Ford seeks control of largest dealer

News Analysis: The car giant is in talks about taking over one of its key dealerships. The move could signal a big shake-out in the showrooms

FORD sent shockwaves through Britain's pounds 30bn car retailing industry yesterday by disclosing that it is planning a takeover of its largest dealership.

The company, Britain's biggest car seller, is in talks to form a joint venture with another large Ford dealership, Jardine Motors, to take control of the publicly quoted Dagenham Motors.

The deal would give Ford a large minority stake in a combined business accounting for 8 per cent of its UK car sales. Analysts believe it could be the forerunner to further consolidation in the car sector involving manufacturers taking over independent dealer networks.

Shares in Dagenham Motors rose 12 per cent to 135p, valuing the group at pounds 24m. The company operates 10 main Ford dealerships in London and the South-east and sold 12,000 Ford cars last year. Jardine, part of the Hong Kong-based conglomerate Jardine Matheson, owns eight Ford dealerships around the country trading as Polar Motor and BPW Group.

Dagenham Motors said it had not been approached by either Ford or Jardine and no talks had taken place. However, talks are understood to have started yesterday between Ford and Dagenham Motors' chairman, David Philip, with a view to striking an agreed deal.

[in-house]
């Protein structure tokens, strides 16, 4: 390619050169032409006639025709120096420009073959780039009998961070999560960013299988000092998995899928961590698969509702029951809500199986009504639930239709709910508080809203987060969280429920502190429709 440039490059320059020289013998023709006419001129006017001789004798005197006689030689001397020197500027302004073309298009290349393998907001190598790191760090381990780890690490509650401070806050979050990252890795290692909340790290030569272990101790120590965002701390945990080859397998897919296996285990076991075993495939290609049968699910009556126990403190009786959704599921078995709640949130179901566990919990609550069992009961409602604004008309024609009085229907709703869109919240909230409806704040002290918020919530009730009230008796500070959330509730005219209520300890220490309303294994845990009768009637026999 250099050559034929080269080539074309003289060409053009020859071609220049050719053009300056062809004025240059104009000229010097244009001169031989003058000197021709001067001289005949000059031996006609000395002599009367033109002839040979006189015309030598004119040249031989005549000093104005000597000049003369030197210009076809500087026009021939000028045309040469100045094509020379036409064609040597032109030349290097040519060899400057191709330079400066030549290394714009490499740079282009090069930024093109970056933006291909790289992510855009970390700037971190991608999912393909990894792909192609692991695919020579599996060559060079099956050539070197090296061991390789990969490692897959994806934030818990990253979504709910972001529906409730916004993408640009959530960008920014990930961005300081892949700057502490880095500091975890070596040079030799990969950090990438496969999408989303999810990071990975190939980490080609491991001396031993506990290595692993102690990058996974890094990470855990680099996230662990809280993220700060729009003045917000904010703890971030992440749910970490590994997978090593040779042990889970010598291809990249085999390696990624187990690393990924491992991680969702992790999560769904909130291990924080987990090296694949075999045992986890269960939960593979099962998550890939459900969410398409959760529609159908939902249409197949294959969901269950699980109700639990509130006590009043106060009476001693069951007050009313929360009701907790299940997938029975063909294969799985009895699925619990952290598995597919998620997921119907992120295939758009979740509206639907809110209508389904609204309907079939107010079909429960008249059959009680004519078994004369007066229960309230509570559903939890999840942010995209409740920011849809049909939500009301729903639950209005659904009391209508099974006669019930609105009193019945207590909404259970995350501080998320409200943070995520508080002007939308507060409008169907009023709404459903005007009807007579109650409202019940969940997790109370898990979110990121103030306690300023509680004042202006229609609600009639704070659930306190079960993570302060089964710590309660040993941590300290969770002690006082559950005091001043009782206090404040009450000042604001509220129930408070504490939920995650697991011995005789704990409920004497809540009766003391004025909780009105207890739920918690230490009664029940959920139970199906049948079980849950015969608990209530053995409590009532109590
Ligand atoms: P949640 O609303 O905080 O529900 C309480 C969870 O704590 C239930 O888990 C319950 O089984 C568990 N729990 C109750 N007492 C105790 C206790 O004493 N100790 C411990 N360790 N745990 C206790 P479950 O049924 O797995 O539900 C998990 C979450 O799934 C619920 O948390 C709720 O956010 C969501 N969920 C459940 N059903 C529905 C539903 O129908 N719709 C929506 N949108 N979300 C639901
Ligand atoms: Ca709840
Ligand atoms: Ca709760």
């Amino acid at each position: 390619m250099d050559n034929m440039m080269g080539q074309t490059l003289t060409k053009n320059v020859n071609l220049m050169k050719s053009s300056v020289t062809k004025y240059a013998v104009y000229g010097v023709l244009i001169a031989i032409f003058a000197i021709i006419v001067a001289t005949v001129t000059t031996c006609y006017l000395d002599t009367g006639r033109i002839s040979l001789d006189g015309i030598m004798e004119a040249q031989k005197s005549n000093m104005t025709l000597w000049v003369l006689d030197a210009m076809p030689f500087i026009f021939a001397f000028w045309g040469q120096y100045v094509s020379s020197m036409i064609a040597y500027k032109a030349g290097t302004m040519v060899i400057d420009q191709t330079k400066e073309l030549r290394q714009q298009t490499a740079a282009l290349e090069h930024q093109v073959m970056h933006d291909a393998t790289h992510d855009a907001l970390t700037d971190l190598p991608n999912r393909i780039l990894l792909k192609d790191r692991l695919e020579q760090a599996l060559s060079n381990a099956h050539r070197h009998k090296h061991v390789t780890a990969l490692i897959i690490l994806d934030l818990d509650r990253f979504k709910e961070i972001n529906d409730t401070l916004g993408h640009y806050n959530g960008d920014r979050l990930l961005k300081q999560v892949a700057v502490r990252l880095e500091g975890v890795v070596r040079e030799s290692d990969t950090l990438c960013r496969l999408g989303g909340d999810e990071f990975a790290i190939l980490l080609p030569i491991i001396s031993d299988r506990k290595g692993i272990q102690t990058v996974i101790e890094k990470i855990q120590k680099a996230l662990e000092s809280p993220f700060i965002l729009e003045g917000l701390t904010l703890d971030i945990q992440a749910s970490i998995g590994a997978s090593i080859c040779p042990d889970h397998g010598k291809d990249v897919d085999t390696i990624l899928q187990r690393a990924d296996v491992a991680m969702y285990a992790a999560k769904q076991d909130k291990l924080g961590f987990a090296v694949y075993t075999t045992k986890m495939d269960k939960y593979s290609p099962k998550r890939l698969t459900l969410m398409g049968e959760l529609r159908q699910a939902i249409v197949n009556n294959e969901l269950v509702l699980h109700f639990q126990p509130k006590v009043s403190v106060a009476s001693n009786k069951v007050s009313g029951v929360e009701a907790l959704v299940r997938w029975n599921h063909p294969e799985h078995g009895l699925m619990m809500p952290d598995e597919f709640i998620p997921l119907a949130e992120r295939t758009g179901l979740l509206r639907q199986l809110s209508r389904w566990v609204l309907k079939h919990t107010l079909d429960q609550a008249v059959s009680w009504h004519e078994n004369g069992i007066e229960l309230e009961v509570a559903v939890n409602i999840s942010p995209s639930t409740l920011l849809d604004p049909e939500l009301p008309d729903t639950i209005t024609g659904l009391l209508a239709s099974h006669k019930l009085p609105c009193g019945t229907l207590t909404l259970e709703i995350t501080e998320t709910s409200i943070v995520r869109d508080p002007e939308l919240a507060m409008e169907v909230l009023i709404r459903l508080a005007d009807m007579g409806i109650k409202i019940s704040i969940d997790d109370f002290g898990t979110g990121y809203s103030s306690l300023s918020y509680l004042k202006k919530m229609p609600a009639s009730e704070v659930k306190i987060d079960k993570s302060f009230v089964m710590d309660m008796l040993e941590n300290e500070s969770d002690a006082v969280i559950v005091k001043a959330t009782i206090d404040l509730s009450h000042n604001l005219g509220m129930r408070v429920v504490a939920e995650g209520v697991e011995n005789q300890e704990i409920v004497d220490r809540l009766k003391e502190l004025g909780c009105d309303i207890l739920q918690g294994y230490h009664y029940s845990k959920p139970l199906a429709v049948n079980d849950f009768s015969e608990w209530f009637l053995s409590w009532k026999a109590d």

Ford's move comes at a time of rapid change in car retailing with the number of dealerships falling markedly and the proportion of sales accounted for by the top 100 dealers rising equally fast.

The number of dealerships has fallen from 8,000 to 6,500 since 1990 and in recent months there has been a series of strategic moves in the industry. Henlys and BSG have both sold their car dealership businesses to management buy-out or buy-in teams, while Quicks, part of the Lookers group in the North-west, has taken over Caverdale, which owned Godfrey Davis.

Meanwhile Pendragon, the country's second-biggest dealership, has struck separate deals with Volvo and Fiat which involve the manufacturers taking over ownership of particular sites and Pendragon operating the franchise on contract.

Nissan set up its own dealer network after sacking Octav Botnar's Nissan UK, and both Renault and Peugeot own some of their UK dealerships.

Unlike countries such as the US, Britain does not have a tradition of car manufacturers owning dealerships. That may be about to change dramatically.

According to Peter Whiting, car analyst with Williams de Broe in Leeds, there are two factors driving manufacturers and retailers in the direction of vertical integration. One is the financial weakness of a great many dealerships. The other is the potential scrapping of the European Commission's block exemption which permits car manufacturers throughout Europe to control their dealer networks through selective distribution agreements.